Most high-school sophomores hope to score a job at Starbucks or the movie theatre.
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Most high-school sophomores hope to score a job at Starbucks or the movie theatre. Fifteen-year-old Audrey Mullen flew a little higher when she created her own business, Kite Reviews (, to offer real-student analysis of popular edtech software.

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What motivated you to start your own business?

I first started Kite last summer when my dad was consulting for an app company and asked me to tell him my thoughts on one of the products. He showed the owners my review and they found it very eye-opening. After I spoke on an ISTE 2015 panel about the importance of student voice in edtech, multiple companies approached me, asking for their own reviews.

Audrey Mullen and Kite Review assist BrainPop and AllCanCode through a group feedback session. How can educators use a service like Kite?

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We are an inside look into the mind of a student. Teachers use our services to understand what students like and what they don’t. We are not coders or super-users; we review products that we use every day. In 2014–15 alone, our classroom life involved use of BrainPOP, All Can Code, Canvas, Notability, Google for Education, MasteryConnect, Socrative, Khan Academy, IXL Math, Newsela, Quizlet, multiple OER databases, Bandcamp, and more than a dozen others. Kite is a quick way to get genuine feedback on the effectiveness of new tools for learning.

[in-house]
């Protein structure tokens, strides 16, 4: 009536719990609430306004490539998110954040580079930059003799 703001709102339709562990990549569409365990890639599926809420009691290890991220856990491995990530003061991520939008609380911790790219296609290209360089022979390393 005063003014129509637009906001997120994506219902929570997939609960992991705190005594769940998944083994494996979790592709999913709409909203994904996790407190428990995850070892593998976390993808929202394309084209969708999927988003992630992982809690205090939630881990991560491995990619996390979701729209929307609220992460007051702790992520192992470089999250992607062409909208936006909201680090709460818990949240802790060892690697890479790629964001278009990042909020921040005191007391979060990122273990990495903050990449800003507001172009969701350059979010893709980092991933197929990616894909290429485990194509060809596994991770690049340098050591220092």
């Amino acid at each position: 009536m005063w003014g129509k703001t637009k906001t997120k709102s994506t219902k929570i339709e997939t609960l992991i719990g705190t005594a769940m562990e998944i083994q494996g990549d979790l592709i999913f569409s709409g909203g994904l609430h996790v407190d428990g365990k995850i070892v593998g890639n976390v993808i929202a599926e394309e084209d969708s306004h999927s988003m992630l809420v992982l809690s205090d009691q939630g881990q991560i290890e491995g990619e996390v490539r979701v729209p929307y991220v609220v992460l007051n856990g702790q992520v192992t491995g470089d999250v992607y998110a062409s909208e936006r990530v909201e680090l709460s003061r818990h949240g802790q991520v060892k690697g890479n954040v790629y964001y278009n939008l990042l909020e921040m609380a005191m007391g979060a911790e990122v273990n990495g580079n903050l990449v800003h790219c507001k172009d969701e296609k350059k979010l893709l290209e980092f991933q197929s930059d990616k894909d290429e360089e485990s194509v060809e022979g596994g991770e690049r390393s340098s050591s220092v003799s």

Why do you think a student can offer a better review than a professional focus group?

We are the audience edtech companies are selling to. A Kite reviewer doesn’t have to “think like a student,” because we are students! Digital products and apps either work or they don’t. They connect with you, or they don’t. As students, we can easily see and articulate where an app succeeds and where it falls short.

How does it all work?

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We charge per project basis (it normally comes out to $25 per hour per student) for interviews, reviews, or for group feedback sessions with up to ten students. The testers earn a percentage of the total fee. I reach out to peers at my school and other students I know through extracurricular activities. Because I went to public school for eight years and currently go to a private 1:1 school, I am able to tap into students from all different kinds of schooling backgrounds. When a company asks for younger testers for elementary-level products, I reach out to the kids in my neighborhood and my friends’ younger siblings. Most parents are excited their child is doing something that involves working for a kid-run business, so I have never had issues regarding parental permission.

What are your plans for the future? Have you considered franchising the concept to a wider audience?

We are not very big. We are able to tap kids in our community of all ages, based on customer needs. Since we are in the heart of Silicon Valley, most of our clients are local. If the client isn’t local, we either video chat or record the entire review and send it digitally. I do plan on expanding Kite to review not only edtech products, but all products whose audience is K–12 students.



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